(This is the first of some “Doctor Who” recaps I wrote for a personal blog I all but “decomissioned” some time back.  Originally I had the foolhardy plan to make write-ups for the entire “classic” series, and I might still do that here, but for now I’ll just repost here the ones I have written, covering up until just after the Second Doctor’s era started.)

Synopsis

Ian Chesterton, a science teacher, and Barbara Wright, a history teacher, share their concerns about their eccentric 15-year old student, Susan. Barbara confides that when she went to meet Susan’s sole guardian, her grandfather, to talk about the sliding down of her homework grades, she could only find a scrapyard at the address on file. The two decide to literally stakeout the scrapyard in their car while waiting for Susan to walk back from school. While they wait, the two discuss how Susan is a brilliant student in science, math, and history, but doesn’t seem to grasp common knowledge facts like that Britain doesn’t have a decimal system for its currency and another time when she insisted that a simple math problem required five dimensions, not three. When Susan appears and walks into the scrapyard, Ian and Barbara follow, but only find an out-of-place police box and an old man. Instantly hostile and suspicious, the man denies that Susan came by and asks Ian, “Is it reasonable to suppose that anybody would be inside a cupboard like that?” After an argument Ian, thinking the old man kidnapped Susan, threatens to go to the police, but Susan comes out of the box looking for the man, whom she addresses as “Grandfather.”

Ian and Barbara barge in and discover that the interior of the box is somehow much, much larger than the exterior. “Grandfather” berates Susan for being responsible for Ian and Barbara showing up by insisting on going to that “ridiculous school.” He refuses to explain anything to their “guests”, but Susan calls the box the “TARDIS”, which she says is an acronym for the name she made up: “Time and Relative Dimensions in Space.” When Ian and Barbara demand the truth, “Grandfather” finally says, “We are not of this race, we are not of this earth. We are wanderers in the dimensions of space and time, cut off from our own time and our own people…” Susan begs “Grandfather” to let Ian and Barbara leave, but he sternly refuses, arguing that people in the 20th century can’t be allowed to realize that time travel is possible.  In the resulting argument “Grandfather” accidentally sets off the controls and the TARDIS embarks on the first of many, many accidental trips.

This unwanted destination is a barren (and budget friendly) landscape on Earth. The when is sometime in the Upper Paleolithic Era (at least that’s as far as my very shallow knowledge of prehistory takes me), a generation after one tribe of troglodytes discovered (sort of) how to spark fire. Actually, only one man knew how, so the tribe made him their leader, but by the time the TARDIS arrives he’s dead and never got around to teaching that trick to his son Za, who’s relying on prayers to the tribe’s god, “Orb” (the Sun), to grant that precious spark which he needs to keep up his claim to leadership (it’s a technocrat’s dream; government by technological innovators!). Back on the TARDIS, Barbara realizes something odd is going on while Ian, playing the rational British authority figure to a fault, clings to his skepticism, but poor Ian is so out of his element he doesn’t even know what to call their host.  He addresses him as “Doctor Foreman”, since Foreman was the name on the scrapyard sign, but “Grandfather” asks, “Doctor who?”, making a solid mark on British cultural history. The Doctor decides to step out to get his bearings and lights his pipe, which Kal, Za’s rival for the tribe’s leadership, sees and, thinking the strange traveler has the secret of fire, knocks him out and abducts him. The rest of the TARDIS’ motley crew soon enough follow the Doctor into captivity when they try to find where he went. This time their captor is Za, who plans on just saying the hell with it and sacrificing all the travelers to try to appease Orb. He’s stopped only by Kal, who is at least rational enough to realize that the strangers just might know how to make fire.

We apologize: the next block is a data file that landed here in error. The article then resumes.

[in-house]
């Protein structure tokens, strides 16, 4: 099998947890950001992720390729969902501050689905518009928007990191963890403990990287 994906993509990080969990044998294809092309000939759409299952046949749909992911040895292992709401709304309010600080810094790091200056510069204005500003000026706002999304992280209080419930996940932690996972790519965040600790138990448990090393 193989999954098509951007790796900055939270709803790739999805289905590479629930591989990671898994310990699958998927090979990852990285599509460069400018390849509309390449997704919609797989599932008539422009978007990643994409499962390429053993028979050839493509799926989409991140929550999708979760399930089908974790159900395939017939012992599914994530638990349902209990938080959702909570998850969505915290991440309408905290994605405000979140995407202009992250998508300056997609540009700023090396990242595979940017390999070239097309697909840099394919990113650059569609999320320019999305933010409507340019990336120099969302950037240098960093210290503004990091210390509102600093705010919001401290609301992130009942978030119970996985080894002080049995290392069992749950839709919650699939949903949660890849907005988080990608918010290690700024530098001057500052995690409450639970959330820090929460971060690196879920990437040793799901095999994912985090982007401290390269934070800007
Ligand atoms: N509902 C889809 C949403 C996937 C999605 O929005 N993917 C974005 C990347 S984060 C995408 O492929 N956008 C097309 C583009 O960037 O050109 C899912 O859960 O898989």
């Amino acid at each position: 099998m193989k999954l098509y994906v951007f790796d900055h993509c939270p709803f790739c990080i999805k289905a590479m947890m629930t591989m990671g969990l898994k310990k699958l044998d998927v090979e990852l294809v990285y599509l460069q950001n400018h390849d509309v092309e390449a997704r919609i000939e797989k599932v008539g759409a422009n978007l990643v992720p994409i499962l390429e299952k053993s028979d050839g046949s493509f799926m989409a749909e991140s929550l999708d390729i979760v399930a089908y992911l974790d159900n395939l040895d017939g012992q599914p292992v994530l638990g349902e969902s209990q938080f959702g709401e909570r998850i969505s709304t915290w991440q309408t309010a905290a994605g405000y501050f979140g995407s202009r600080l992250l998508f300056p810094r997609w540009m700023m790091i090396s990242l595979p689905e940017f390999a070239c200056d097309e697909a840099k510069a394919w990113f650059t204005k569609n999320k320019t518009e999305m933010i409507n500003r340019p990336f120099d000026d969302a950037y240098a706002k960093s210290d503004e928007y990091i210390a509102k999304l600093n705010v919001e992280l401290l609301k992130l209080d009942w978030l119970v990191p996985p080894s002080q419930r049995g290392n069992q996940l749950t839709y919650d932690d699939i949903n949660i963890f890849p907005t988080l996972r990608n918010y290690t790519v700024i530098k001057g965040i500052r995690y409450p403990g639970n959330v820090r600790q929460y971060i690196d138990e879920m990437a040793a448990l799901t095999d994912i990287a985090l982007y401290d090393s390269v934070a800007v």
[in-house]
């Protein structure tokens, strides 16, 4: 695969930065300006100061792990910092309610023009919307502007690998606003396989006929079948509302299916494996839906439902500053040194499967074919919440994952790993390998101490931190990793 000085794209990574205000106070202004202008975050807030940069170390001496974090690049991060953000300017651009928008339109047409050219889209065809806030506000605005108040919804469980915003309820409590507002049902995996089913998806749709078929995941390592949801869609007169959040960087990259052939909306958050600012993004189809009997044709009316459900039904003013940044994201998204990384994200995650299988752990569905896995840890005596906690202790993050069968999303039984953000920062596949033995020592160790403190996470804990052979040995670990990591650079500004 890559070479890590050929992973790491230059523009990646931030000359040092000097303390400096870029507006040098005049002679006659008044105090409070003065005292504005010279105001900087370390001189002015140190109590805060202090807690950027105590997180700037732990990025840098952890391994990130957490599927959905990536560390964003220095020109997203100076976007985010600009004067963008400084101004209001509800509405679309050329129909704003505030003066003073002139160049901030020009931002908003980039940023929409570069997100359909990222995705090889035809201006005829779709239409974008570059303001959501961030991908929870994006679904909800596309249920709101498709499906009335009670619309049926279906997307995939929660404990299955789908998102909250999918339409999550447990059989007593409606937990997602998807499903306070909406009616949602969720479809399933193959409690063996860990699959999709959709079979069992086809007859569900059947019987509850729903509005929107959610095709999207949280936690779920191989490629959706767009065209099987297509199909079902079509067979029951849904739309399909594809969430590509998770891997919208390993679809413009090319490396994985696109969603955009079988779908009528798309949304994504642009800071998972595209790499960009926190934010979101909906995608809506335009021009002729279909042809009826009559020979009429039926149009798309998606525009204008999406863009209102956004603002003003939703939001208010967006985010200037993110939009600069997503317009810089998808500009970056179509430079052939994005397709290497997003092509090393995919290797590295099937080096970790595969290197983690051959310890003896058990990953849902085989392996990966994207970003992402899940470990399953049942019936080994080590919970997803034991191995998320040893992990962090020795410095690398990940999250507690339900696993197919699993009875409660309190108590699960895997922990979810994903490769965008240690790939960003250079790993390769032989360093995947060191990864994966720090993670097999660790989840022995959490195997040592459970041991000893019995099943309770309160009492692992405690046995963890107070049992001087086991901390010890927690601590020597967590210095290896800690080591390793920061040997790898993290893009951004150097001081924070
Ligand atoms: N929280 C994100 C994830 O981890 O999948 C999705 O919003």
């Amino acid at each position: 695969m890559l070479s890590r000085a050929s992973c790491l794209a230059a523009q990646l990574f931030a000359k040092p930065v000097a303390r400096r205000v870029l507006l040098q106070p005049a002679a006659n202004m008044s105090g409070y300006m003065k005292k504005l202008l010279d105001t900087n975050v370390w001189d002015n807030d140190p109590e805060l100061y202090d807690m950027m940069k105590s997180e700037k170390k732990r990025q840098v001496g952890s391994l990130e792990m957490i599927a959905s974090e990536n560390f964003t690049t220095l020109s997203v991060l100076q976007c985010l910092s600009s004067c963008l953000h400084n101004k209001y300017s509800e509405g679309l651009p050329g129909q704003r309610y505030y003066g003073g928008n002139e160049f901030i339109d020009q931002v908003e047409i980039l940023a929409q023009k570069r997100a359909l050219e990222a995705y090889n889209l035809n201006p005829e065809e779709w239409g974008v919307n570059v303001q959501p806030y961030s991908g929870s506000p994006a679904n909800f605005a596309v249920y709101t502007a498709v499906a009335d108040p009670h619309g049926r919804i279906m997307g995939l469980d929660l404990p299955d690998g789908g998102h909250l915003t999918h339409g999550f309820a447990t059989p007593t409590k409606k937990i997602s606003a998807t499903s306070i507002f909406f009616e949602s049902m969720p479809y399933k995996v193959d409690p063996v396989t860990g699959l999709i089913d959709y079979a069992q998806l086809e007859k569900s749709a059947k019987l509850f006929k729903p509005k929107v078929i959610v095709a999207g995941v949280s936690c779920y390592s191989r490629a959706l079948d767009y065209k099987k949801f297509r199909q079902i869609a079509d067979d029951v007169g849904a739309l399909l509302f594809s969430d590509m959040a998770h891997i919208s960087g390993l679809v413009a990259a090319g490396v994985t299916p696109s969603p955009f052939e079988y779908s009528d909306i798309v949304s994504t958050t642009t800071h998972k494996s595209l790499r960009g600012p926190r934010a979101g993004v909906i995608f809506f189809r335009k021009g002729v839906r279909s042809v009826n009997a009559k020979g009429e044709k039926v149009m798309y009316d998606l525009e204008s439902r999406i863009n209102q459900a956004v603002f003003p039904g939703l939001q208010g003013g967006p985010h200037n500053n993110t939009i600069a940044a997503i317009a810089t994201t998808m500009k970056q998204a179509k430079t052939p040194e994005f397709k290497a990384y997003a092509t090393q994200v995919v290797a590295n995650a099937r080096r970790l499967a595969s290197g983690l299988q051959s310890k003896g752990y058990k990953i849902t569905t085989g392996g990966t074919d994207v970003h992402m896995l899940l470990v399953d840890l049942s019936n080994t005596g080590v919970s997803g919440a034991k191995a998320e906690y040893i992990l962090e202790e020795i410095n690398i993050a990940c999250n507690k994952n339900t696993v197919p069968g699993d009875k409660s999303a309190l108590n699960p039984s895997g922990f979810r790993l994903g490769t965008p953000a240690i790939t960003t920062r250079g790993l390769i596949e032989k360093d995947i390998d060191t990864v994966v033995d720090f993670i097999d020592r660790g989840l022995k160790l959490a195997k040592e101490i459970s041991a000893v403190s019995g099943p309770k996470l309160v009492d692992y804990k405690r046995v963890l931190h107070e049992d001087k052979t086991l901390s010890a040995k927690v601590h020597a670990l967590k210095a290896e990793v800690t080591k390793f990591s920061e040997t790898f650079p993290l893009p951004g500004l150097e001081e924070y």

Of course, no allegory about modern reactions to technological advancement is complete without a shrill reactionary, and in this case it’s an unnamed old woman who wants to stick to the good old days of relying on furs for warmth. She frees the travelers on condition that they promise to leave and never return, which isn’t a hard demand to meet. However, the old woman is killed by Kal and Za, egged on by his mate Hur (no relation to Ben *rimshot*), gives chase, but they’re stopped and attacked by an unseen prehistoric beast. Ian, Barbara, Susan, and the Doctor hear the encounter and backtrack to find Hur sitting over a badly wounded Za. Despite the Doctor’s pleas that they return to the TARDIS immediately, Ian wants to give Za first-aid (a reasonable decision not just for ethical reasons; as Ray Bradbury taught us, Za’s death in the past might have, say, stopped “Friends” from ever being filmed in the present!). When the others aren’t looking, the Doctor tries to resolve the impasse by bashing Za’s head in with a rock (this ain’t David Tenant!), but Ian stops him in time and forces the Doctor to agree to take Za back to the TARDIS.